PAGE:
- Heb 1:6. Why does the author attribute the phrase to a situation of bringing "the firstbegotten into the world"? What does such an event have to do with the "Song of Moses"?
- Heb 1:6. What is the significance of the image presented here as a whole (the firstbegotten being presented before so many angels who sing and shout praises to him)? How might this be connected with other scriptures?
- Heb 1:6. Why would God make an announcement to the angels if He is introducing the Son to the world?
- Heb 1:6. Might this be connected with the angelic chorus visiting the shepherds?
- Heb 1:7. This verse quotes Ps 104:4. Why would the author choose to take up that psalm in particular?
- Heb 1:7. The point of this verse (when it is read against the next verse) is to suggest a difference between the angels and the Son. How is the word "ministers" significant in this comparison?
- Heb 1:7. Is it significant that the author quotes God as saying something "of" the angels, but (in the next verse) something "unto" the Son?
- Heb 1:7. The verse from Psalm 104 sets up two parallelisms: "angels" is parallel to "ministers," and "spirits" is parallel to "a flame of fire." What can be drawn from these parallelisms?
- Heb 1:7. Wouldn't one assume that God makes spirits into angels, not angels into spirits? And wouldn't one assume that God makes flames of fire into ministers, not ministers into a flame of fire? What does it mean for the author of the psalm to put the other way around?
- Heb 1:7. How does this verse (and the next as well) relate to verse 6? Might these two verses be read as fleshing out the worship scene described there?
- Heb 1:7. What does this verse suggest about the author's attitude towards the Old Testament?
- Heb 1:8. This verse and the next quote Ps 45:6-7, where the psalmist is quite clearly the speaker. Why would the author attribute these words to God Himself?
- Heb 1:8. What is the difference (implied by the "But") between the one on the throne and the angels? What does it mean that these angels or ministers would worship Him?
- Heb 1:8. Is it significant that the throne of the Son is here described as being "for ever and ever"? Does this contradict the earlier implication that the Son had only become the Son?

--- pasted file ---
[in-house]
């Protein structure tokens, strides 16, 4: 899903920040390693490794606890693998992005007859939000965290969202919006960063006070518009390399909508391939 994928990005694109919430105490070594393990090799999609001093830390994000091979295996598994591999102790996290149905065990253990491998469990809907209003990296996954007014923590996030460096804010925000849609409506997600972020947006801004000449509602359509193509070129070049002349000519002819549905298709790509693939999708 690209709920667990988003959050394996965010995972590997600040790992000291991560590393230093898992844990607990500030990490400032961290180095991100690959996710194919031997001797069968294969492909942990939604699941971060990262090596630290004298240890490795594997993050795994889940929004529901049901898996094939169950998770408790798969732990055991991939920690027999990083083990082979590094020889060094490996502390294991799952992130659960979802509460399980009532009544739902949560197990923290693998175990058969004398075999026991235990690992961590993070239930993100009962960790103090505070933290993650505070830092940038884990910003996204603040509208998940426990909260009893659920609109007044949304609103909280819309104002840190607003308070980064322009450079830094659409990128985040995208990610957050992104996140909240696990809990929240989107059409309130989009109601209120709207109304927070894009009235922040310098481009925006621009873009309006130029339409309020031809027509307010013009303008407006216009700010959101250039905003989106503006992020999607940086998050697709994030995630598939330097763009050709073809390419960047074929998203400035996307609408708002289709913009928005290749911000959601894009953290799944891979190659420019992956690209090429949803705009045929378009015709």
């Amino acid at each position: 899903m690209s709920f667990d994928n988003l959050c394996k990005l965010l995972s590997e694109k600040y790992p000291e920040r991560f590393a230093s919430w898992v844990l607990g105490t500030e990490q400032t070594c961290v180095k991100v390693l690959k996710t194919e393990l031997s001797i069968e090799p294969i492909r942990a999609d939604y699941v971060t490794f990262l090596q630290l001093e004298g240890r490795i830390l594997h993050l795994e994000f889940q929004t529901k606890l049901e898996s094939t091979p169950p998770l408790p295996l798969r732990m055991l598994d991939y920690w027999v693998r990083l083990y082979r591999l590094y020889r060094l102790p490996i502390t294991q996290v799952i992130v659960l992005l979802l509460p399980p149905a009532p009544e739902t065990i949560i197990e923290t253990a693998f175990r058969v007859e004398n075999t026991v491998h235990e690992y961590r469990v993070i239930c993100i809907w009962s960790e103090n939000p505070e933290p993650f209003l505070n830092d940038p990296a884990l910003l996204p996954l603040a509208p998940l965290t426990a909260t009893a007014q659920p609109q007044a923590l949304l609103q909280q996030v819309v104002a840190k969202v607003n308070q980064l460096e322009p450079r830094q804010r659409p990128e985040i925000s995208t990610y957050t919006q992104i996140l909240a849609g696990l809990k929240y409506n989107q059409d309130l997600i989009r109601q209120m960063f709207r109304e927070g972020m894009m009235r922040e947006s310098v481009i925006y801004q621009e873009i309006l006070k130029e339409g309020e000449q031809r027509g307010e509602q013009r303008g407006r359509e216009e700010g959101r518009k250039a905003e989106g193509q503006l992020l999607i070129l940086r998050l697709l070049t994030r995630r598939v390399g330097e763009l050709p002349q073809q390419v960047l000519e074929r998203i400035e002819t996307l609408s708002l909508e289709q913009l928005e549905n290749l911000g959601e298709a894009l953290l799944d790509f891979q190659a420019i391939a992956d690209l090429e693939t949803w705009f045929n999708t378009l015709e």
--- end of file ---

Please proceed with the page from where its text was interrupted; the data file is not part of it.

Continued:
- Heb 1:8. How might the tenor of this verse suggest a connection with D&C 121:45-46? What might the content of that cross reference suggest for the meaning of this verse?
- Heb 1:8. Why, in this quoted psalm, does the song address the nature of the throne and of the sceptre, but not of "God" (the Son?) Himself?
- Heb 1:8. Why is this the first time the Son is specifically called "God"? What is the significance of that naming? Should it be understood strictly? Is there any other way to understand it (especially in light of the following verse)?
- Heb 1:9. If the former verse only addresses the royal accoutrements, this verse addresses the nature of "God" directly. What is significant about this shift or about the order in which these addresses are made?
- Heb 1:9. Why would the psalmist bother to point out what "God" loves and hates? What is meant here by righteousness? Is it significant that the sceptre described in the last verses was a "sceptre of righteousness"?
- Heb 1:9. The author gets some mileage out of the word "therefore." Should it be read so strictly? What does its presence here ultimately signify? How else might this psalm be read? Could there be two different singing parts at work in the original?
- Heb 1:9. t appears that the author reads "thy God" to imply that "God" has a "God." Is this a justified reading of the original psalm? What does this reading suggest about the author's relation to the Old Testament?